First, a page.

Freud and Jung Personality Theories Psy362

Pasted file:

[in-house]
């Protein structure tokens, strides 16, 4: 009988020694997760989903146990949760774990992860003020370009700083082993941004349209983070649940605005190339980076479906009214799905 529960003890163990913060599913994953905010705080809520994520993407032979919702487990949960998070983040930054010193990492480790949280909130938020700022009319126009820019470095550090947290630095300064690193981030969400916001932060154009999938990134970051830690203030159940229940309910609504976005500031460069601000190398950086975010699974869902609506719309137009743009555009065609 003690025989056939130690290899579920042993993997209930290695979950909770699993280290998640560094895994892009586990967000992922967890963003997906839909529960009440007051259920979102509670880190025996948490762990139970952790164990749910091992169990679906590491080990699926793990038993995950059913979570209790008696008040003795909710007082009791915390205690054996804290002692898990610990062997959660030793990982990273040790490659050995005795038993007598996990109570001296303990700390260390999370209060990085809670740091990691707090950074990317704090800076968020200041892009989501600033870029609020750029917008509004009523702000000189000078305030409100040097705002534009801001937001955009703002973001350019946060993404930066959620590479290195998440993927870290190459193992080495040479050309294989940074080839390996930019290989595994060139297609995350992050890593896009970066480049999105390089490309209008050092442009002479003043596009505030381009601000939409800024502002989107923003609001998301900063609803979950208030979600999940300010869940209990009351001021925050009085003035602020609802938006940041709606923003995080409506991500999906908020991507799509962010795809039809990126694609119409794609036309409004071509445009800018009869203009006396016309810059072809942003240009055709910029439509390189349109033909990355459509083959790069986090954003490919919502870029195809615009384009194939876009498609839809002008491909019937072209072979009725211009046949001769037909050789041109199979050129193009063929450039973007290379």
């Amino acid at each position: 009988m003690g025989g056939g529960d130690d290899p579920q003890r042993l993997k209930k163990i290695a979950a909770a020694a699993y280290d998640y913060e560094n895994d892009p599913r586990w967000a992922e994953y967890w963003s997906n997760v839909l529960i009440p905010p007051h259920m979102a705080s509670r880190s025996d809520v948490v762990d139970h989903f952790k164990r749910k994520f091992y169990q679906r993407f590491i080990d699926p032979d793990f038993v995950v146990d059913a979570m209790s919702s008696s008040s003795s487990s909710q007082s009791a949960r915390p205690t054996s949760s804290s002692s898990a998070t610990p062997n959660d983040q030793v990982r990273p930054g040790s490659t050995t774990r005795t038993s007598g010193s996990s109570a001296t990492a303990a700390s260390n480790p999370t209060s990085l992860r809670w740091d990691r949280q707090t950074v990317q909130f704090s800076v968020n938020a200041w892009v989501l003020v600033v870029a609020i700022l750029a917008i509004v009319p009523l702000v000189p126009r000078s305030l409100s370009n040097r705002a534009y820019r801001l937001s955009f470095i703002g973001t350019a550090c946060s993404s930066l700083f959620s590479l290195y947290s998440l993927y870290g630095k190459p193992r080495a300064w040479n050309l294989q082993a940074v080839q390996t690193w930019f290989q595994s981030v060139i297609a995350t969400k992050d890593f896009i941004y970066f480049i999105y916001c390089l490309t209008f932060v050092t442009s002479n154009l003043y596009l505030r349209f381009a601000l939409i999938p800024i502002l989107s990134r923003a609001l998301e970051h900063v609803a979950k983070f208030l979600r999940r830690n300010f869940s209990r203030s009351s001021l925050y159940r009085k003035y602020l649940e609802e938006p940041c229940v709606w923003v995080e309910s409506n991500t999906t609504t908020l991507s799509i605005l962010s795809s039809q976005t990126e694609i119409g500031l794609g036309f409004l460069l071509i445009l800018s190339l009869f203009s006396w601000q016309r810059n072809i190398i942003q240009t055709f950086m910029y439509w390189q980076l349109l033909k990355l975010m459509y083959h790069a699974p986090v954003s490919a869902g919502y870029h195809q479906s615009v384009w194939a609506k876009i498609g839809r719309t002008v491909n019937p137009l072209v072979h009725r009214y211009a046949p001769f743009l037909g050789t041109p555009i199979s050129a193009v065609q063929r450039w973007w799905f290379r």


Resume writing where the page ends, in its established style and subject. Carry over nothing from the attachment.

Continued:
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Freud and Jung Personality Theories PSY362 Freud and Jung shared a very close friendship for about seven years. Their relationship started with correspondence between the two men from 1906 until they met in person in 1907. Freud who was 50 at the time and an influential figure in the world of psychology had praised Jung who was 31 at the time for his understandings and to be one day his successor. One of the possible reasons for change in their friendship may have stemmed from Jung challenged of Freud’s theories. Each man had their own personal theory about the unconscious mind. To understand the differences lets discuss, “One of the first cases that inspired Freud in the development of what would eventually become the Psychoanalytic Theory was the case of Anna O.” (Hurst, 1982) “Freud’s greatest contribution to personality theory is his exploration of the unconscious and his insistence that people are motivated primarily by drives of which they have little or no awareness.” (Feist, 2009) Freud takes this further by dividing the unconscious into the unconscious and the preconscious. “The unconscious contains all those drives, urges, or instincts that are beyond our awareness but that nevertheless motivate most of our words, feelings, and actions.” (Feist, 2009) This notion was explained as one that dreams, slips of the tongue and forgetting were projected from the unconscious mind. Freud model of mental life was the conscious (ego), preconscious (superego) and the unconscious (id). Considering Freud’s theory it appears that Anna O. had a past which was stored deep into the unconscious that was affecting the mental and physical part of her life. Jung however, argued that the unconscious had no relationship to the ego and it had no direct effect on personality of individuals. Jung’s theory of the mental life was also divided into three parts ego,
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